Carnation, WA 98014 United States
The Independent Order of Odd Fellows (IOOF) founded Lodge No. 148 in Tolt on March 20, 1895.
The IOOF society had originated in England during the 18th Century and spread to the United States with its lodge system. It was one of several secret, self-governing group with ritualistic ceremonies and varied degrees of rank which were popular in America at that time. The Tolt Odd Fellows held their first meeting in a two story building near the Snoqualmie River owned by James Entwistle. The initiation fee was $20.00 which went to the construction of a meeting hall. They purchased a lot from George W. Shaw on the southeast corner of Tolt Avenue and NE 40th Street, and began construction. The Odd Fellows dedicated their new building on December 26, 1895. After 30 years of meeting inside this building, the Odd Fellows felt they needed a larger meeting hall.
The Tolt Odd Fellows purchased a lot on the northeast corner of Stephens and Bird Streets from the Tolt Townsite Company on July 3, 1925 to construct a larger meeting hall. Construction estimates were $10,000 and the Odd Fellows were able to coordinate $5,000 in bonds, a majority of donated labor, and charitable assistance from their women’s auxiliary group, the Grace Rebekah Lodge, to pay for the structure. On October 22 the first community dance was conducted in the new building. Community dances were a predominating source of local entertainment at the time, as well as a source of revenue for the sponsoring groups. The Tolt Odd Fellows held their first meeting in their new hall on January 14, 1926 and conducted a formal dedication ceremony on May 8th. On May 18, 1929 the Tolt Odd Fellows paid off all debts on their new meeting hall.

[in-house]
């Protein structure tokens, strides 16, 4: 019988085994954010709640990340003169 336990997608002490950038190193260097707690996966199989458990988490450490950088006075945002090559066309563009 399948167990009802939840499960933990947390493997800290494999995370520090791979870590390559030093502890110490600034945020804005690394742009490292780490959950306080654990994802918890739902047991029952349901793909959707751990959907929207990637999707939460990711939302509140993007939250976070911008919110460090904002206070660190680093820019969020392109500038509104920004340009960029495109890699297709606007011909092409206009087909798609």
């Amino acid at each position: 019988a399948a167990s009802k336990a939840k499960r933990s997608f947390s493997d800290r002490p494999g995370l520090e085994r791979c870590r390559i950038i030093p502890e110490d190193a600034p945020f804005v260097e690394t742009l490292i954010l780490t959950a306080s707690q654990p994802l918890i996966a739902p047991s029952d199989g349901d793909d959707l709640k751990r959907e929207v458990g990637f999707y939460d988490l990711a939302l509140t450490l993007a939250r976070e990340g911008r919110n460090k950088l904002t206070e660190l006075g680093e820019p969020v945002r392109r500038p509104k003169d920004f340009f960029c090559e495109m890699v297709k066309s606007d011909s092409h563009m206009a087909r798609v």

Gradually, secret fraternal societies, including the Odd Fellows, declined in the United States and were supplanted by philanthropic service clubs such as Kiwanis, Lions and Rotary which admitted women. After 42 years of service, the Tolt Odd Fellows sold their meeting hall in 1971 and joined the Falls City Lodge. The meeting hall subsequently became the Sno-Valley Senior Center.
Photo Credit: Snoqualmie Valley Historical Museum
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